Nichols' first choice for Mrs. Robinson was French actress Jeanne Moreau. The motivation for this was the cliche that in French culture, "older" women tended to "train" the younger men in sexual matters. Numerous actors were considered for or sought roles in the film. Doris Day turned down an offer because the nudity required by the role offended her. Joan Crawford inquired as to play the part, while Lauren Bacall and Audrey Hepburn both wanted the role. Patricia Neal turned down the film as she had recently recovered from a stroke and did not feel ready to accept such a major role. Geraldine Page also turned it down. Other actors considered for the part included Claire Bloom, Angie Dickinson, Sophia Loren, Judy Garland, Rita Hayworth, Susan Hayward, Anouk Aimée, Jennifer Jones, Deborah Kerr, Eva Marie Saint, Rosalind Russell, Simone Signoret, Jean Simmons, Lana Turner, Eleanor Parker, Anne Baxter and Shelley Winters. Angela Lansbury also asked about playing the part. Ava Gardner sought the role of Mrs. Robinson, and reportedly called Nichols saying,"I want to see you! I want to talk about this Graduate thing!" Nichols did not seriously consider her for the role (he wanted a younger woman as Bancroft was 35 and Gardner was 45), but did end up visiting her hotel. He later recounted that "she sat at a little French desk with a telephone, she went through every movie star cliché. She said, 'All right, let's talk about your movie. First of all, I strip for nobody.'" Meanwhile, Natalie Wood turned down not only the role of Mrs. Robinson, but also that of Elaine.
For the character of Elaine, casting was also an issue. Patty Duke turned down the part as she did not want to work at the time. Faye Dunaway was also considered for Elaine, but had to turn it down, in favor of Bonnie and Clyde. Sally Field and Shirley MacLaine refused the role as well. Raquel Welch and Joan Collins both wanted the role, but did not succeed in getting it. Carroll Baker tested, but was said to have been too old to portray Anne Bancroft's daughter. Candice Bergen screen-tested as well, as did Goldie Hawn and Jane Fonda. Additionally, Ann-Margret, Elizabeth Ashley, Carol Lynley, Sue Lyon, Yvette Mimieux, Suzanne Pleshette, Lee Remick, Pamela Tiffin, Julie Christie, and Tuesday Weld were all on the director's shortlist before Katharine Ross was cast.
When Dustin Hoffman auditioned for the role of Benjamin, he was just short of his 30th birthday at the time of filming. He was asked to perform a love scene with Ross, having previously never done one during his acting classes and believed that, as he said later, "a girl like [Ross] would never go for a guy like me in a million years." Ross agreed, believing that Hoffman "look[ed] about 3 feet tall ... so unkempt. This is going to be a disaster." Producer Joseph E. Levine later admitted that he at first believed that Hoffman "was one of the messenger boys." Despite—or perhaps because of—Hoffman's awkwardness, Nichols chose him for the film. "As far as I'm concerned, Mike Nichols did a very courageous thing casting me in a part that I was not right for, meaning I was Jewish," said Hoffman. "In fact, many of the reviews were very negative. It was kind of veiled anti-Semitism.... I was called 'big-nosed' in the reviews, 'a nasal voice'." Before Hoffman was cast, Robert Redford and Warren Beatty were among the top choices. Beatty turned the film down as he was occupied with Bonnie and Clyde. Redford tested for the part of Benjamin (with Candice Bergen as Elaine), but Nichols thought Redford did not possess the underdog quality Benjamin needed.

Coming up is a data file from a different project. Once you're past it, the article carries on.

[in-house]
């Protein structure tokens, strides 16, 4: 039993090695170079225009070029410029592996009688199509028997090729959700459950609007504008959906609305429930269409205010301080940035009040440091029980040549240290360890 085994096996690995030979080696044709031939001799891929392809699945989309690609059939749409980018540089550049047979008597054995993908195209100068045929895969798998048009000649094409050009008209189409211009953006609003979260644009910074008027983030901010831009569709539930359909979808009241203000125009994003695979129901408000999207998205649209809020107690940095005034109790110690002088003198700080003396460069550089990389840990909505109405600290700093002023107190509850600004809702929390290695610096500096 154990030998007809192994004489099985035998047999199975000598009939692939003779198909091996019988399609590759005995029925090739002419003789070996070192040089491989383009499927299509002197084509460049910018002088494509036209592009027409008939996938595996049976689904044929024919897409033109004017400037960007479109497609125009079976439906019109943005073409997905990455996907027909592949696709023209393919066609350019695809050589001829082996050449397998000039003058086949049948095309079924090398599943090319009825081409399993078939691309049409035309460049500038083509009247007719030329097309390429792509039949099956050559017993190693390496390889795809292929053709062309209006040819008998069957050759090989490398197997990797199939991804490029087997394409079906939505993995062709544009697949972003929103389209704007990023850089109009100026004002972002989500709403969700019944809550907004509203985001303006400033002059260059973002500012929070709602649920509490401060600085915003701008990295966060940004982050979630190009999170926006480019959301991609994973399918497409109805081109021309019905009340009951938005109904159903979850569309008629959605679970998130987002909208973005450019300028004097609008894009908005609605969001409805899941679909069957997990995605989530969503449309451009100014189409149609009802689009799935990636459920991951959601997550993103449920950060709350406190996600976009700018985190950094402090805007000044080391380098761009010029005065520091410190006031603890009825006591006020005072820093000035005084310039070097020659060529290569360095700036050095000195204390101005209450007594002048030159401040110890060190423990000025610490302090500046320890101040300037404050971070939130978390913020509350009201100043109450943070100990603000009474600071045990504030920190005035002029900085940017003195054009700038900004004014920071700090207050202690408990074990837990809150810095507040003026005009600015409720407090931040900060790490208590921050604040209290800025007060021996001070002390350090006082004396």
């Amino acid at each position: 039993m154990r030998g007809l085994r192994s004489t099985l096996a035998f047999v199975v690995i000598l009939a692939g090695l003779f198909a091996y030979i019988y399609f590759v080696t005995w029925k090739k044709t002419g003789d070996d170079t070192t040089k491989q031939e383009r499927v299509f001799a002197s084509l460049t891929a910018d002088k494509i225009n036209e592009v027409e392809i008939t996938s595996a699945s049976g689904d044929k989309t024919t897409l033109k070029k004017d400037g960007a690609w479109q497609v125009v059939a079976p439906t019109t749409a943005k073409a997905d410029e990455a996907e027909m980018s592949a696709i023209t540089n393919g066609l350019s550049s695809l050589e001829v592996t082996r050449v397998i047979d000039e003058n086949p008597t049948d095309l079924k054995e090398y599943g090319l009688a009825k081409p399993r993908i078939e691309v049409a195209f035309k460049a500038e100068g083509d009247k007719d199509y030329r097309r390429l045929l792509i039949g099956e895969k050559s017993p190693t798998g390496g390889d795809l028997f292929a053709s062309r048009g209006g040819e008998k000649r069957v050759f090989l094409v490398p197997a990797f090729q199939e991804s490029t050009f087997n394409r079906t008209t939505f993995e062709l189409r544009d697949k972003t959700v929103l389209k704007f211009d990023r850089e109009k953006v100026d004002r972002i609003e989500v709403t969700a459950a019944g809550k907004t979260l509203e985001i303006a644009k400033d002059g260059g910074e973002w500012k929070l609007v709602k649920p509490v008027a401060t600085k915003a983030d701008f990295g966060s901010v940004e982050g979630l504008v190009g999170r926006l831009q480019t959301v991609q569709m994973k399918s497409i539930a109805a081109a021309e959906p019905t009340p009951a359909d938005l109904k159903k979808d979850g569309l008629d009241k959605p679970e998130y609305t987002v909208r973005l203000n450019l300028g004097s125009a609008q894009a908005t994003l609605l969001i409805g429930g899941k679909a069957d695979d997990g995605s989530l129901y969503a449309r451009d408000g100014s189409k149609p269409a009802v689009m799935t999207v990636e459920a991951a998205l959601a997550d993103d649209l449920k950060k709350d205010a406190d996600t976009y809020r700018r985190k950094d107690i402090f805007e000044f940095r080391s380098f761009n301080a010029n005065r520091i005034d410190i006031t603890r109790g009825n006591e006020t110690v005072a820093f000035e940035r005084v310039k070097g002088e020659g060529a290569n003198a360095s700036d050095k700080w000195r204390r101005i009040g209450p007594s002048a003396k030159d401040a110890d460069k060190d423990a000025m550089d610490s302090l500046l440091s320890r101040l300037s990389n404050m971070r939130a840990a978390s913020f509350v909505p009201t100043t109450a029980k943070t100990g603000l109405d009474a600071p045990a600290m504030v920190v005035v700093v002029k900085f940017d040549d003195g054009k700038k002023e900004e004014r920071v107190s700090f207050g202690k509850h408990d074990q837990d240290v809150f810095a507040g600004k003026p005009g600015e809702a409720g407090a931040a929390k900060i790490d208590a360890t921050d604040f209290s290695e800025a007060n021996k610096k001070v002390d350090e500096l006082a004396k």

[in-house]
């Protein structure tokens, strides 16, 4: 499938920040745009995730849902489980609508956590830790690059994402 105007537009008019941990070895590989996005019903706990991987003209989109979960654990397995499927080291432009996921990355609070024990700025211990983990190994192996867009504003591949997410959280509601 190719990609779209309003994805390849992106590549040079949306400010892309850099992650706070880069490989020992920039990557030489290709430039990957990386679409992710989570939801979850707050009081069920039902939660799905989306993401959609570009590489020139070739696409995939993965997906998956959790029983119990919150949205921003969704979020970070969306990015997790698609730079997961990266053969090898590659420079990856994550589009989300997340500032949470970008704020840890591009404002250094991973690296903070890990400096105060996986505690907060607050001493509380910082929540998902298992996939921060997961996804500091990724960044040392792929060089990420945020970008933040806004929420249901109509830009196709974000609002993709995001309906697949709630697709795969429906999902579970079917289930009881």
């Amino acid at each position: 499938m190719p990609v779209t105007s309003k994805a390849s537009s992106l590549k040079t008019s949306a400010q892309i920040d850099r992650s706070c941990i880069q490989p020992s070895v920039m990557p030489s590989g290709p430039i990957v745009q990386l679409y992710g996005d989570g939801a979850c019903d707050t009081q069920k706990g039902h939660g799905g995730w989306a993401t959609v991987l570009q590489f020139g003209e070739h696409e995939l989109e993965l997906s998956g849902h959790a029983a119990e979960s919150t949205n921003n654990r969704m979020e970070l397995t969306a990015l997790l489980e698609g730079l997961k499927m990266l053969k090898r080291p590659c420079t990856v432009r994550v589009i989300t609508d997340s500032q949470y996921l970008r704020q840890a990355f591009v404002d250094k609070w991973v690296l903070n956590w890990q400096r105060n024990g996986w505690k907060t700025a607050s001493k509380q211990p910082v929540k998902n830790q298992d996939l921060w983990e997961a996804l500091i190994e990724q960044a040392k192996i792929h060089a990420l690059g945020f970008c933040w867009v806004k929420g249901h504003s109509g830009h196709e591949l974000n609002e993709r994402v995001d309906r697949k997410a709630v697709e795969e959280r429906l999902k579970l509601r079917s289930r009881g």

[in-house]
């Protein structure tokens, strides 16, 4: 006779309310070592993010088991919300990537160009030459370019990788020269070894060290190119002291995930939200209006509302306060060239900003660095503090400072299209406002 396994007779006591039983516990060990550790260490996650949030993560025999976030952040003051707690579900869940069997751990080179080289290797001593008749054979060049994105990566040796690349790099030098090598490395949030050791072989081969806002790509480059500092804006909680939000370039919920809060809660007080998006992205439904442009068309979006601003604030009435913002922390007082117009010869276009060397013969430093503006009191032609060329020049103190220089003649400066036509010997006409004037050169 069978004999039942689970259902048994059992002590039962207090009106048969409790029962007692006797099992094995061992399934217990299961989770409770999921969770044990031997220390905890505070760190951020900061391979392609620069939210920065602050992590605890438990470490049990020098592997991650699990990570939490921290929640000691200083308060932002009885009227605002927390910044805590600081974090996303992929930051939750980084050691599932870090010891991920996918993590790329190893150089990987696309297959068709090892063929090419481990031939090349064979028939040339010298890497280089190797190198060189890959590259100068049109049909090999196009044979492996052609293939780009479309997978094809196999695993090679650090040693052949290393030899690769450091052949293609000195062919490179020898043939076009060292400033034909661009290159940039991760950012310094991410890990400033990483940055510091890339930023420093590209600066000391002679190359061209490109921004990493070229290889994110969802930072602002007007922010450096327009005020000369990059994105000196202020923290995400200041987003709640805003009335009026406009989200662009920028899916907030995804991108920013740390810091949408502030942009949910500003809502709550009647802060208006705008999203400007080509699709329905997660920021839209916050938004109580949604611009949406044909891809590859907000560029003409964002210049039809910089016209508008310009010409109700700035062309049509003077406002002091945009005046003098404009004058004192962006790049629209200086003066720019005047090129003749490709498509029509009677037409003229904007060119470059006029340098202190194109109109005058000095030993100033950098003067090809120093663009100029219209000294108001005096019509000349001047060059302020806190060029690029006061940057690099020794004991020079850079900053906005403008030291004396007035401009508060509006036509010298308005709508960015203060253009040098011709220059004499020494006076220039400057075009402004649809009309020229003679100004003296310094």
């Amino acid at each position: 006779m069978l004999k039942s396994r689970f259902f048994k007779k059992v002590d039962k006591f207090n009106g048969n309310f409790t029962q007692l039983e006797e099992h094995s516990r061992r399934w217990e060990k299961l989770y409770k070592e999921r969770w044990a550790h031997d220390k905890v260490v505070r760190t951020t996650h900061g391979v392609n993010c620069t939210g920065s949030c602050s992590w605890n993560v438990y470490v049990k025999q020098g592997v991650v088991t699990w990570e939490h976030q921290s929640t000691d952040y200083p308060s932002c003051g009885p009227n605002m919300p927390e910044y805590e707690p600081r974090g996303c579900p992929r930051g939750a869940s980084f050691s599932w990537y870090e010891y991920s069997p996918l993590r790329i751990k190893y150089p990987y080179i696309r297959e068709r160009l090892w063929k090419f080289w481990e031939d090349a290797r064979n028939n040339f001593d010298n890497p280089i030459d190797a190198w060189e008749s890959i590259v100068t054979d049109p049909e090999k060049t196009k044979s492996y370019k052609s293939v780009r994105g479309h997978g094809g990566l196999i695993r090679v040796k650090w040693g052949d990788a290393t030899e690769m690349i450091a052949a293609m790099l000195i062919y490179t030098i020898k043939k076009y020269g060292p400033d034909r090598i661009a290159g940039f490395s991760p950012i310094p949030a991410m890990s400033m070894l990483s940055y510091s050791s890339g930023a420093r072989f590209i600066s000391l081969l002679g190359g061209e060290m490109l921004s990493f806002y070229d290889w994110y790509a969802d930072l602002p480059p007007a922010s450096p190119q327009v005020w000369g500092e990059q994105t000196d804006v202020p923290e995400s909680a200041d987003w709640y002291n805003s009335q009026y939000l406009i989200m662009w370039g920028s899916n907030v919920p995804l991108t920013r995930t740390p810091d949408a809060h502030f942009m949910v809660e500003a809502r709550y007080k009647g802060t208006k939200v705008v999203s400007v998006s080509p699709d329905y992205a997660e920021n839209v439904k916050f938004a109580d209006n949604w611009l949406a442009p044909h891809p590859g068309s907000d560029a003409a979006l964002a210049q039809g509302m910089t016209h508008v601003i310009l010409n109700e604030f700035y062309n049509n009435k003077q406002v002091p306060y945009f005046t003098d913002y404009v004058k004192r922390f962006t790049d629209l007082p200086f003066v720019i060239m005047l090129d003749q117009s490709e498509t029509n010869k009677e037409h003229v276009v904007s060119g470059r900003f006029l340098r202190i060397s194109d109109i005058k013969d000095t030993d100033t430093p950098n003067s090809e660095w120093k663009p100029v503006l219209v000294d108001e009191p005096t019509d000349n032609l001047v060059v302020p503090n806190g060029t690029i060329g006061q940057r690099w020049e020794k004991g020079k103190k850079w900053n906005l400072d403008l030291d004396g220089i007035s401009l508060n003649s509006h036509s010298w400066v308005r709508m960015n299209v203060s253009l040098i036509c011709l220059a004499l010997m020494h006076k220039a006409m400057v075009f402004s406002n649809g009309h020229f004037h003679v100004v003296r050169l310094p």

In the role of Mr. Robinson, Gene Hackman was originally cast, but just before filming began, the director decided he was too young and decided to replace him. Marlon Brando, Howard Duff, Brian Keith, George Peppard, Jack Palance, Frank Sinatra, Walter Matthau and Gregory Peck were all other choices for the role that Murray Hamilton eventually played. Susan Hayward was the first choice for Benjamin's mother, Mrs. Braddock, but the role was given to Elizabeth Wilson. For the role of Mr. Braddock, Yul Brynner, Kirk Douglas, Jack Lemmon, Robert Mitchum, Karl Malden, Christopher Plummer and Ronald Reagan (who had been Governor of California for nearly a year when the film was released) were all considered before William Daniels secured the part.
The quality of the cinematography was influenced by Nichols, who chose Oscar winner Robert Surtees to do the photography. Surtees, who had photographed major films since the 1920s, including Ben-Hur, said later, "It took everything I had learned over 30 years to be able to do the job. I knew that Mike Nichols was a young director who went in for a lot of camera. We did more things in this picture than I ever did in one film."
The church used for the wedding scene is actually the United Methodist Church in La Verne. In a commentary audio released with the 40th anniversary DVD, Hoffman revealed that he was uneasy about the scene in which he pounds on the church window, as the minister of the church had been watching the filming disapprovingly. The wedding scene was highly influenced by the ending of the 1924 comedy film Girl Shy starring Harold Lloyd, who also served as an advisor for the scene in The Graduate.
The film boosted the profile of folk-rock duo Simon & Garfunkel. Originally, Nichols and O'Steen used their existing songs like "The Sound of Silence" merely as a pacing device for the editing until Nichols decided that substituting original music would not be effective and decided to include them on the soundtrack, an unusual move at that time.
According to a Variety article by Peter Bart in the May 15, 2005, issue, Lawrence Turman, his producer, then made a deal for Simon to write three new songs for the movie. By the time they had nearly finished editing the film, Simon had only written one new song. Nichols begged him for more, but Simon, who was touring constantly, told him he did not have the time. He did play him a few notes of a new song he had been working on; "It's not for the movie... it's a song about times past—about Mrs. Roosevelt and Joe DiMaggio and stuff." Nichols advised Simon, "It's now about Mrs. Robinson, not Mrs. Roosevelt."